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A Day in Barcelona, Spain | Part 1


It’s still crazy to think that just a few weeks ago we were in Barcelona! I have spent the last few weeks sifting through almost two-thousand pictures and video (yikes!) and reflecting on all of the adventures that we had. I’m going to try to keep these posts from getting too long, but I make no promises!

I am a huge believer in the power of travel. You don’t have to go far, or to extravagant places, but seriously, this world is such an amazing place full of amazing people. Get out there. Traveling truly opens your eyes to how big this world is, yet at the same time makes you realize that we, as a people, really are all fundamentally the same. It’s a hard realization to describe, which is why I encourage you to go out there, anywhere, and just experience! Experience nature, and history, and culture. Go to tourist places, walk off the beaten path, try local restaurants, and have conversations with someone who’s life walk has been totally different than yours. I promise you, you will not be disappointed.

With that, let’s talk about Barcelona!

Our journey to get to Barcelona was a bit obscure. Basically, we flew out of John F. Kennedy International Airport in New York , and flew directly to Milan, Italy. We spent a few hours exploring Milan, went to bed pretty early, and woke up refreshed to catch another flight to Barcelona.

Because I want to keep this series of posts organized by country, I am going to skip Milan for now (I’ll talk about it when we go back to Italy) and just start with our time in Spain.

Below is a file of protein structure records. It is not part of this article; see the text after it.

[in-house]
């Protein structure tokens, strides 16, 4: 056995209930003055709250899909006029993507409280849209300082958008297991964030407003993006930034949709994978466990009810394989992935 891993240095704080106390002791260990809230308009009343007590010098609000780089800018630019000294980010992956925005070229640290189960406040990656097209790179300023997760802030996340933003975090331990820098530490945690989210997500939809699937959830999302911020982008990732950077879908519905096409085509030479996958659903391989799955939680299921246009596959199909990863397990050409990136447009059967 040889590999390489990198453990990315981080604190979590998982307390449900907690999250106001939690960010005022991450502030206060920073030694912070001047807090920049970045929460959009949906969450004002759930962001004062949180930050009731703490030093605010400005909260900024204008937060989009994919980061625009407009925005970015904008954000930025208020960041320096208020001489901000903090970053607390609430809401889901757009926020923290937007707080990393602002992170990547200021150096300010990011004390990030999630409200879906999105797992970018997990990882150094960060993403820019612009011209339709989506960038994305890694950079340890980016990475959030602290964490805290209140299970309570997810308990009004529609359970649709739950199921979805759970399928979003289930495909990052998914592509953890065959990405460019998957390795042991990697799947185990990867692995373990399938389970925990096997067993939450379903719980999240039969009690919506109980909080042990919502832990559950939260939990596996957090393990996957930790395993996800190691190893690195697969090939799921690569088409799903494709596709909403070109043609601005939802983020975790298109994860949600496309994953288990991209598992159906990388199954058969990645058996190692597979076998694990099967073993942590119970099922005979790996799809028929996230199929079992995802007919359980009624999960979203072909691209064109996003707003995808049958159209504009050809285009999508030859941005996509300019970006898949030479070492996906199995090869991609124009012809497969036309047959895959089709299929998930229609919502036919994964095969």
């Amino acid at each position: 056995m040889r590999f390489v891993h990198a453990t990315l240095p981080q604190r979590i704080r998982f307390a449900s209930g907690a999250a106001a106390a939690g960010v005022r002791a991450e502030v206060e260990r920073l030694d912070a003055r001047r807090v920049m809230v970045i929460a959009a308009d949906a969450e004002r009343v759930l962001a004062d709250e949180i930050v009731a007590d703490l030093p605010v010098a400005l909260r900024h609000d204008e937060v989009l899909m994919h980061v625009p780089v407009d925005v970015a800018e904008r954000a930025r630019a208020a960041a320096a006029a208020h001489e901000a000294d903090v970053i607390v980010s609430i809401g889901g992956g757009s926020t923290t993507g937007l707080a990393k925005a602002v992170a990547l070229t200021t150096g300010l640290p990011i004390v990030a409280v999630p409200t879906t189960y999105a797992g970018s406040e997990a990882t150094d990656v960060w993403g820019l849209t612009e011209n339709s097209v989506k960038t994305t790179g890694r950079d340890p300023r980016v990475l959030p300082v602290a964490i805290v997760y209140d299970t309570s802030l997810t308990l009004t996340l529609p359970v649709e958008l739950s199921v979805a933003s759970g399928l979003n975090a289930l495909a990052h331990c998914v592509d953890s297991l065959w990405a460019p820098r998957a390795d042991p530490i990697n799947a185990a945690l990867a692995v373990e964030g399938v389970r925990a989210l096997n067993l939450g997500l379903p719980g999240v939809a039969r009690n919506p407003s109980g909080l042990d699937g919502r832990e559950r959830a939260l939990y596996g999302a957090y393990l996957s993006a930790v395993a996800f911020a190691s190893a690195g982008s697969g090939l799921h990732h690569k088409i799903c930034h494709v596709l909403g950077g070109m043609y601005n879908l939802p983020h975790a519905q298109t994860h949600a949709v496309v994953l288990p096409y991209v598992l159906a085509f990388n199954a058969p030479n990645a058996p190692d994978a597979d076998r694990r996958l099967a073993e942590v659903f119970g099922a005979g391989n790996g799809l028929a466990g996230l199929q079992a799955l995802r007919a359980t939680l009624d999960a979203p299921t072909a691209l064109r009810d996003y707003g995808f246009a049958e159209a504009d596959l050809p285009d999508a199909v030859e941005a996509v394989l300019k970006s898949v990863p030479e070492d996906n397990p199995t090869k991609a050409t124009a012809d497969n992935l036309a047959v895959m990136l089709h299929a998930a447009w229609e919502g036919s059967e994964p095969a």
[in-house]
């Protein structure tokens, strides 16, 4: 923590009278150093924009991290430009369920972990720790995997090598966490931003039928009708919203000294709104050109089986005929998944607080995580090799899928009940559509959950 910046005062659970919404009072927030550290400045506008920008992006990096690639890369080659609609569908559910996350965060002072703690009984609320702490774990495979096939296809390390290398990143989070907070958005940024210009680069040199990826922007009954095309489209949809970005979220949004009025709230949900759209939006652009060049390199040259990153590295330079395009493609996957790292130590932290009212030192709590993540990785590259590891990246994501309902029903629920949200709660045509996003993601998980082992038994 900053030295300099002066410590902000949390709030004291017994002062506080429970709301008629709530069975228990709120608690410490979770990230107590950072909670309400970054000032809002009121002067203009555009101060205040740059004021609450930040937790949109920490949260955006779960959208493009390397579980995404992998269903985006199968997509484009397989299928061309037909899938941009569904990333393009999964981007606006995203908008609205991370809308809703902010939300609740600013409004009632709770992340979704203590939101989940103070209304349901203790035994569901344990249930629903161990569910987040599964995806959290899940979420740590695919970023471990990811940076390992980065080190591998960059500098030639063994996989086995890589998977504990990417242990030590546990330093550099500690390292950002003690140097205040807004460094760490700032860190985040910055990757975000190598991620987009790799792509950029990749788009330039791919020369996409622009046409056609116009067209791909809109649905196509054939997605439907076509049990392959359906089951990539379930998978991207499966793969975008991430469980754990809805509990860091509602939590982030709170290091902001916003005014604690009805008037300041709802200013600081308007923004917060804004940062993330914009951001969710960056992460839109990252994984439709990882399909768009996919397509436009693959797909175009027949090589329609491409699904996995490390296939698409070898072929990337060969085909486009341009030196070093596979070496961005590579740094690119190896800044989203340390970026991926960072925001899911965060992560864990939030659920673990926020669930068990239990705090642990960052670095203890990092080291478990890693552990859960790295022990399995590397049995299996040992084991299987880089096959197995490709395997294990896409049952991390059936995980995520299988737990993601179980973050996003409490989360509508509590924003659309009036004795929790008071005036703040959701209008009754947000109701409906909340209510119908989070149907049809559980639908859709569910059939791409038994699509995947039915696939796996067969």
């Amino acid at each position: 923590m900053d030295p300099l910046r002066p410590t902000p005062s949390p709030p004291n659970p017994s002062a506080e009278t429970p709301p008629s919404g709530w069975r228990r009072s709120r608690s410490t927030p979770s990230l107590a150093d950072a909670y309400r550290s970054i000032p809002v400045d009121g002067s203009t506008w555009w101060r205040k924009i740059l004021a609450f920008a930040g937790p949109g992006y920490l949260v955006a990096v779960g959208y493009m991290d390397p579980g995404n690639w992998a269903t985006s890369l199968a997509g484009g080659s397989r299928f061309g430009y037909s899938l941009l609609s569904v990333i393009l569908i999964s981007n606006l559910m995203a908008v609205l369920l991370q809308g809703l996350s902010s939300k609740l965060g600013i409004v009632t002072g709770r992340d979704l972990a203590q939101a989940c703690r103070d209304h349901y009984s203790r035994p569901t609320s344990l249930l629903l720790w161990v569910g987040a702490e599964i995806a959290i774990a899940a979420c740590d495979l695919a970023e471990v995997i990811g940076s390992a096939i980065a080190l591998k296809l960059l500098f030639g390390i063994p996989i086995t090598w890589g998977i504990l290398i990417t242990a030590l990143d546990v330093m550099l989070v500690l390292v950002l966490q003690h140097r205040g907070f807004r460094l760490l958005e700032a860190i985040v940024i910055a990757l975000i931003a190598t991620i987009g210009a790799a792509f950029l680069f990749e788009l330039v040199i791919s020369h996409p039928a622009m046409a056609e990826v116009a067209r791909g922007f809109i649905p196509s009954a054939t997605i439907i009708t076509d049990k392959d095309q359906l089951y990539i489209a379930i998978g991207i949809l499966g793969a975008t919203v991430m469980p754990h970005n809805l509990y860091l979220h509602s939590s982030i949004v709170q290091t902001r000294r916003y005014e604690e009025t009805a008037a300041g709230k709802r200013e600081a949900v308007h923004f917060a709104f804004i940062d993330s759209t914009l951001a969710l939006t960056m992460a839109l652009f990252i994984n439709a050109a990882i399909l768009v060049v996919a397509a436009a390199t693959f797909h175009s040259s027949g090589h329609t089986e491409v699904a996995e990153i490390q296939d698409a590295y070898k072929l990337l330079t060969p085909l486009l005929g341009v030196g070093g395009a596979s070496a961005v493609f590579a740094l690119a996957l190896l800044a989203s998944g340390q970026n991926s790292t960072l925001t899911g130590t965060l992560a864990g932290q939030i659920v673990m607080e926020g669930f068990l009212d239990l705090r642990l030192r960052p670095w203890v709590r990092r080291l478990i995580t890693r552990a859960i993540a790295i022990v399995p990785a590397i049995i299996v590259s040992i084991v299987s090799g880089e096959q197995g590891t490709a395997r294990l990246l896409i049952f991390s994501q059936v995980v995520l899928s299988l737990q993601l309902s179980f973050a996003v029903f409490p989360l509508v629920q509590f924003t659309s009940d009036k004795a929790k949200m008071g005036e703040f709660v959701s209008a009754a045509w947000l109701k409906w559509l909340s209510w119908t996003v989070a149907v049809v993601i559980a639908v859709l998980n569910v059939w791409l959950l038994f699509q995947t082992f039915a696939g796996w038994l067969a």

How we got there

We flew Alitalia Airlines from Milan Linate Airport to Barcelona El-Prat Airport. The flight from Italy to Spain was approximately 1.5 hours, and we really had a pleasant experience. When we purchased our tickets, we were randomly assigned our seats, so unfortunately we weren’t supposed to be sitting together. However, when we checked in, the woman at the desk was kind enough to reassign our seats so that we could sit together. Our flight wasn’t long, but sitting with someone you know always makes it more enjoyable.

After arriving at the airport, we caught a bus to the center of the city. El-Prat made it VERY easy to find the bus! I found this video online before we left for Europe, which walked us through the airport to the bus pickup location. It was amazing because, as we were walking through the airport, it felt familiar. That was an amazing confidence builder trying to navigate transportation in a new country. After that, all we had to do was hop on the bus, and we were dropped off at the Plaça de Catalunya.

From the Plaça de Catalunya, we walked down La Rambla, explored the mazes of the Gothic Quarter, and found our way to our hotel. Or should I say… hostel.




All about our hotel

Yes, you read that last sentence right. We spent two, non-consecutive nights in Barcelona, and for our first night, we stayed in a hostel.

This is the first (and only) hostel I’ve stayed in, so I am in no way an expert. But, we thought that we had a great experience at the Hostel New York. It was clean, the beds were comfortable, the price for a private room for just the two of us was very decent, and, most importantly, it was right in the middle of everything we wanted to see! Seriously, we spent so much time exploring, all we needed was a bed. Or, in our case, a bunk bed. Our little room was just a ten-minute walk to the Mediterranean Sea, five minutes to the excitement of La Rambla, and one minute from what would soon become our favorite restaurant.